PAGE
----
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Science and Innovations

Plan Finalized for Thinning Forest Near Payson, Over One Group’s Objections

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Polly Haessig/USFS Coconino National Forest
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The U.S. Forest Service has finalized a plan to thin trees on 64 thousand acres above the Mogollon Rim to reduce the risk of catastrophic wildfire. One environmental group has criticized the plan for not protecting large old growth pines. KNAU’s Melissa Sevigny reports.

The plan calls for mechanical thinning and prescribed burns in the watersheds that feed the C.C. Cragin Reservoir. Forest Service Ranger Linda Wadleigh says the drinking water in the reservoir would be at risk if a high severity fire moved through the area.

"Our focus is just on fuels reduction," she explains. "There was an urgent need to do this because of the watershed and the fact that it’s municipal water for the town of Payson."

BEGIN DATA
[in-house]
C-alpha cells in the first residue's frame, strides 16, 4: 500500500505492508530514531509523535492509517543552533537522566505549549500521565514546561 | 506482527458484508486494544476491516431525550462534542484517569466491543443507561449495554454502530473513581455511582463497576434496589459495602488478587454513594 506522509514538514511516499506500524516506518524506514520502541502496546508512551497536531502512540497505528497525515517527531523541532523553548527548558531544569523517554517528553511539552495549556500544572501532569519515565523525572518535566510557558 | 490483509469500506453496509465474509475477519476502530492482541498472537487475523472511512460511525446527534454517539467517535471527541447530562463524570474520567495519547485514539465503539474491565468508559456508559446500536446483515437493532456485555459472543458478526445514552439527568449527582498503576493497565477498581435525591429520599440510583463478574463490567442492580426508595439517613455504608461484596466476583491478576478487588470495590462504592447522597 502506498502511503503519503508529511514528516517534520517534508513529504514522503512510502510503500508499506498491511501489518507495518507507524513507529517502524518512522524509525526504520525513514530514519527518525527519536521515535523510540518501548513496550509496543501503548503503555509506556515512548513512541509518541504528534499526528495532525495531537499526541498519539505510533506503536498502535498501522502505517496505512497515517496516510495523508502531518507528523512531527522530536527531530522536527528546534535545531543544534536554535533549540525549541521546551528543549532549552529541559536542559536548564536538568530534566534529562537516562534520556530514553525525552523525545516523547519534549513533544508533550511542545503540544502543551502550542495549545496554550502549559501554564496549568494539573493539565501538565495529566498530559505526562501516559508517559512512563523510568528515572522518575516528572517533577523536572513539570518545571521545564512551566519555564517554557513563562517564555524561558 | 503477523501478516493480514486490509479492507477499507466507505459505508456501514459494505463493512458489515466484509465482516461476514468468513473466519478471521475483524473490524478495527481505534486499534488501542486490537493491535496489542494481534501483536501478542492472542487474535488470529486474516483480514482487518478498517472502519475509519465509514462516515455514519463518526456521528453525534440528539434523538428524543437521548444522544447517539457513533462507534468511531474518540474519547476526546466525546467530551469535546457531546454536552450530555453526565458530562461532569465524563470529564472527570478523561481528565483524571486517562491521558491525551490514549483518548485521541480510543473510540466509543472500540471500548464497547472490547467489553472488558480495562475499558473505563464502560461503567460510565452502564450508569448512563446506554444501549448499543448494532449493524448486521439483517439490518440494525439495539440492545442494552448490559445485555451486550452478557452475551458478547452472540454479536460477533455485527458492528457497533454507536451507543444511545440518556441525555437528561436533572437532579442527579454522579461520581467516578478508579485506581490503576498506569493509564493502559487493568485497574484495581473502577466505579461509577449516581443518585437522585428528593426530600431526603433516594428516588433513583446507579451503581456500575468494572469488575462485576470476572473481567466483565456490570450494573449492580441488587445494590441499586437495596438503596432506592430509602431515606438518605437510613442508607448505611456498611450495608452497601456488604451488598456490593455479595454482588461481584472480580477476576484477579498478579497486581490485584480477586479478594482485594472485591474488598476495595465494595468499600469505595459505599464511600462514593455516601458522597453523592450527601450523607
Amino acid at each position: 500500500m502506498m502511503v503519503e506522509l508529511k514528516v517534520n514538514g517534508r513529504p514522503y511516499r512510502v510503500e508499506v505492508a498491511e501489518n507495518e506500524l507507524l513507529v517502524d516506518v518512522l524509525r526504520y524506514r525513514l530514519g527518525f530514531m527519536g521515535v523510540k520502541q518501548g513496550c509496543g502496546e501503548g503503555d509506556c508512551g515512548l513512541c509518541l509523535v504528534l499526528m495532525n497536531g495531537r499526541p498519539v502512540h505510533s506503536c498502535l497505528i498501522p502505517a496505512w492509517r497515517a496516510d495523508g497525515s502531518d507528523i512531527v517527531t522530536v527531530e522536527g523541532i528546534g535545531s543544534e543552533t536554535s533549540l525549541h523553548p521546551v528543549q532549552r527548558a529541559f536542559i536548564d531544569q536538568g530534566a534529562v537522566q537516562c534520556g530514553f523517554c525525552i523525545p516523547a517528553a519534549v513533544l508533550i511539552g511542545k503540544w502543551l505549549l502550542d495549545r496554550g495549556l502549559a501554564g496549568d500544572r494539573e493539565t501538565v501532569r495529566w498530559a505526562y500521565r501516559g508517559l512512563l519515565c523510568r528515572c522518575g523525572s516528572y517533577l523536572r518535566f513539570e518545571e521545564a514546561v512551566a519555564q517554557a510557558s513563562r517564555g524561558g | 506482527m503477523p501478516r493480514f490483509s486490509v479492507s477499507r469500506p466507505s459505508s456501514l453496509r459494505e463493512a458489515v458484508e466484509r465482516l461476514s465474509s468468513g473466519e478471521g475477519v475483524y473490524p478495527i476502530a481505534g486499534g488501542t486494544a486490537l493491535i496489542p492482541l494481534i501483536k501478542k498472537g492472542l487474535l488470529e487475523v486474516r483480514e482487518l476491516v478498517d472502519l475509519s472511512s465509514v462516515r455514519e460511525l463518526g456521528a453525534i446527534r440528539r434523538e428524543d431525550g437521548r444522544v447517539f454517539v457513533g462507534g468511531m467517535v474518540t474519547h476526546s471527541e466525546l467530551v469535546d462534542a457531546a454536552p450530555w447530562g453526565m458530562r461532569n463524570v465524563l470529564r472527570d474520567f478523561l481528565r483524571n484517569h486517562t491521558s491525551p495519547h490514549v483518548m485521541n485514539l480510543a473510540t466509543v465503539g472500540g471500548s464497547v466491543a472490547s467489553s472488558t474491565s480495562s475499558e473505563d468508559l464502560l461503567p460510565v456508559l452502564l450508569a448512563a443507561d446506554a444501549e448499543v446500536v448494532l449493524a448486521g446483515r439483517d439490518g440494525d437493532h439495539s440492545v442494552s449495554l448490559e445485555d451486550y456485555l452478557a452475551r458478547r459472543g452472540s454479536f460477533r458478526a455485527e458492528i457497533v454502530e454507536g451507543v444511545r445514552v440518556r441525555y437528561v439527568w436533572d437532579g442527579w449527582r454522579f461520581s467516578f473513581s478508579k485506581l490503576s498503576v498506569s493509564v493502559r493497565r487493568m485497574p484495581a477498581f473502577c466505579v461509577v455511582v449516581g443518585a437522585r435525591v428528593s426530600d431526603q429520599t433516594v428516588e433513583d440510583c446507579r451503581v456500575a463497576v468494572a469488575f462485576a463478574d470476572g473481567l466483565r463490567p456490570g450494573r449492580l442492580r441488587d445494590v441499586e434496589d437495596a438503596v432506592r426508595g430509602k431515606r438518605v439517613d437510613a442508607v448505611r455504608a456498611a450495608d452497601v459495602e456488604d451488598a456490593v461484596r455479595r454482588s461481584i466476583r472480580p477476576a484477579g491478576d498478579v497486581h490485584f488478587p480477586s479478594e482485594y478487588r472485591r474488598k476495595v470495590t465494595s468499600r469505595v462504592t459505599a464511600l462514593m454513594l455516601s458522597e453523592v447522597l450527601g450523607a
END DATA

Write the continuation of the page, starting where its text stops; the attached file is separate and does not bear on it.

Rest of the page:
Wadleigh says in some rare circumstances pine trees larger than 18 inches can be cut down, if they’re near infrastructure or near an oak tree. That’s because oaks are favored wildlife habitat.

But the Center for Biological Diversity objects to that part of the plan. Spokesperson Joe Trudeau says it deviates from agreements hammered out under the Four Forest Restoration Initiative (4FRI). He says, "It frightens me to think the Forest Service is moving away from those agreements, because a lot of people have put a lot of blood, sweat, and tears into coming to agreements on how we save large trees on the landscape."

The Cragin Watershed Protection Project is not part of 4FRI although it occurs in the same geographical area. The project's first timber contract will be offered this fall.

Melissa joined KNAU's team in 2015 to report on science, health, and the environment. Her work has appeared nationally on NPR and been featured on Science Friday. She grew up in Tucson, Arizona, where she fell in love with the ecology and geology of the Sonoran desert.
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